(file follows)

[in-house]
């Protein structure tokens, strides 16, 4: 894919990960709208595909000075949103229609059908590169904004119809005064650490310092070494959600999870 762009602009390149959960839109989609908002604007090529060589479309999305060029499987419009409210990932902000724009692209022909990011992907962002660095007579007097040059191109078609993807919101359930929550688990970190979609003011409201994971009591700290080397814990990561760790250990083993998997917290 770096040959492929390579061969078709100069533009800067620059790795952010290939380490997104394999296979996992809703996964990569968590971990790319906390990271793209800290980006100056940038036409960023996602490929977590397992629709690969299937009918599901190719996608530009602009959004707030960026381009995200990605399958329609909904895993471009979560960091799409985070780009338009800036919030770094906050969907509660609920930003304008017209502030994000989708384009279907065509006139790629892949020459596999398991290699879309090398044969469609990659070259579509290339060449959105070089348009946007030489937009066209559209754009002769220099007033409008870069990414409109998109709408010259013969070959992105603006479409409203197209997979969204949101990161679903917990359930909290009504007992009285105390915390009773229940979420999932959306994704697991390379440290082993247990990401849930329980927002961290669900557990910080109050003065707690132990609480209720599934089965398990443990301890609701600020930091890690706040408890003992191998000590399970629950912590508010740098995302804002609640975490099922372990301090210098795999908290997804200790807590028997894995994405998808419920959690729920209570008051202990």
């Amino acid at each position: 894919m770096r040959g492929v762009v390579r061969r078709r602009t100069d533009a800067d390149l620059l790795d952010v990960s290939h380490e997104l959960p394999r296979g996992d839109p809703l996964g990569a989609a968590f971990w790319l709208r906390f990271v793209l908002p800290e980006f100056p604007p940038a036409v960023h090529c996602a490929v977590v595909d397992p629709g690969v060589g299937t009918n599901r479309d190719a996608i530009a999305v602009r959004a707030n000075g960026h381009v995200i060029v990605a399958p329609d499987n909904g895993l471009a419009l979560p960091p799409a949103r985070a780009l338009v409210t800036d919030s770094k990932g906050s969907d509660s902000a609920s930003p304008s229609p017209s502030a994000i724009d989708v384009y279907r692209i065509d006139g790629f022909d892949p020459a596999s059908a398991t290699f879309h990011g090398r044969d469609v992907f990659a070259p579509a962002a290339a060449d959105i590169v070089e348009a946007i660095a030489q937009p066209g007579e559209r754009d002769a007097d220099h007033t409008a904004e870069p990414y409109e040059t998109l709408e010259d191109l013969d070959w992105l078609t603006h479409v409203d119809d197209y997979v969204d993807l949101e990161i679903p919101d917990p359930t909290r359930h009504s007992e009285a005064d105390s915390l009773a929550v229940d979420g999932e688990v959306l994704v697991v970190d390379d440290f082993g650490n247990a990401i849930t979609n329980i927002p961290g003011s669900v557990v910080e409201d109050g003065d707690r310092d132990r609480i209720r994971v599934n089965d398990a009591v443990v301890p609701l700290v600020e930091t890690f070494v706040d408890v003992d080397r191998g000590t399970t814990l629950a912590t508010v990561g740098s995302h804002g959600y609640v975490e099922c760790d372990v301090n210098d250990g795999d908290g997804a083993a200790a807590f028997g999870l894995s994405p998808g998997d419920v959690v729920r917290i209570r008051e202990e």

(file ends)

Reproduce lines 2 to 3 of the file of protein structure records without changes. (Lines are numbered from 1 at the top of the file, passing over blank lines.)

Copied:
């Protein structure tokens, strides 16, 4: 894919990960709208595909000075949103229609059908590169904004119809005064650490310092070494959600999870 762009602009390149959960839109989609908002604007090529060589479309999305060029499987419009409210990932902000724009692209022909990011992907962002660095007579007097040059191109078609993807919101359930929550688990970190979609003011409201994971009591700290080397814990990561760790250990083993998997917290 770096040959492929390579061969078709100069533009800067620059790795952010290939380490997104394999296979996992809703996964990569968590971990790319906390990271793209800290980006100056940038036409960023996602490929977590397992629709690969299937009918599901190719996608530009602009959004707030960026381009995200990605399958329609909904895993471009979560960091799409985070780009338009800036919030770094906050969907509660609920930003304008017209502030994000989708384009279907065509006139790629892949020459596999398991290699879309090398044969469609990659070259579509290339060449959105070089348009946007030489937009066209559209754009002769220099007033409008870069990414409109998109709408010259013969070959992105603006479409409203197209997979969204949101990161679903917990359930909290009504007992009285105390915390009773229940979420999932959306994704697991390379440290082993247990990401849930329980927002961290669900557990910080109050003065707690132990609480209720599934089965398990443990301890609701600020930091890690706040408890003992191998000590399970629950912590508010740098995302804002609640975490099922372990301090210098795999908290997804200790807590028997894995994405998808419920959690729920209570008051202990």
């Amino acid at each position: 894919m770096r040959g492929v762009v390579r061969r078709r602009t100069d533009a800067d390149l620059l790795d952010v990960s290939h380490e997104l959960p394999r296979g996992d839109p809703l996964g990569a989609a968590f971990w790319l709208r906390f990271v793209l908002p800290e980006f100056p604007p940038a036409v960023h090529c996602a490929v977590v595909d397992p629709g690969v060589g299937t009918n599901r479309d190719a996608i530009a999305v602009r959004a707030n000075g960026h381009v995200i060029v990605a399958p329609d499987n909904g895993l471009a419009l979560p960091p799409a949103r985070a780009l338009v409210t800036d919030s770094k990932g906050s969907d509660s902000a609920s930003p304008s229609p017209s502030a994000i724009d989708v384009y279907r692209i065509d006139g790629f022909d892949p020459a596999s059908a398991t290699f879309h990011g090398r044969d469609v992907f990659a070259p579509a962002a290339a060449d959105i590169v070089e348009a946007i660095a030489q937009p066209g007579e559209r754009d002769a007097d220099h007033t409008a904004e870069p990414y409109e040059t998109l709408e010259d191109l013969d070959w992105l078609t603006h479409v409203d119809d197209y997979v969204d993807l949101e990161i679903p919101d917990p359930t909290r359930h009504s007992e009285a005064d105390s915390l009773a929550v229940d979420g999932e688990v959306l994704v697991v970190d390379d440290f082993g650490n247990a990401i849930t979609n329980i927002p961290g003011s669900v557990v910080e409201d109050g003065d707690r310092d132990r609480i209720r994971v599934n089965d398990a009591v443990v301890p609701l700290v600020e930091t890690f070494v706040d408890v003992d080397r191998g000590t399970t814990l629950a912590t508010v990561g740098s995302h804002g959600y609640v975490e099922c760790d372990v301090n210098d250990g795999d908290g997804a083993a200790a807590f028997g999870l894995s994405p998808g998997d419920v959690v729920r917290i209570r008051e202990e």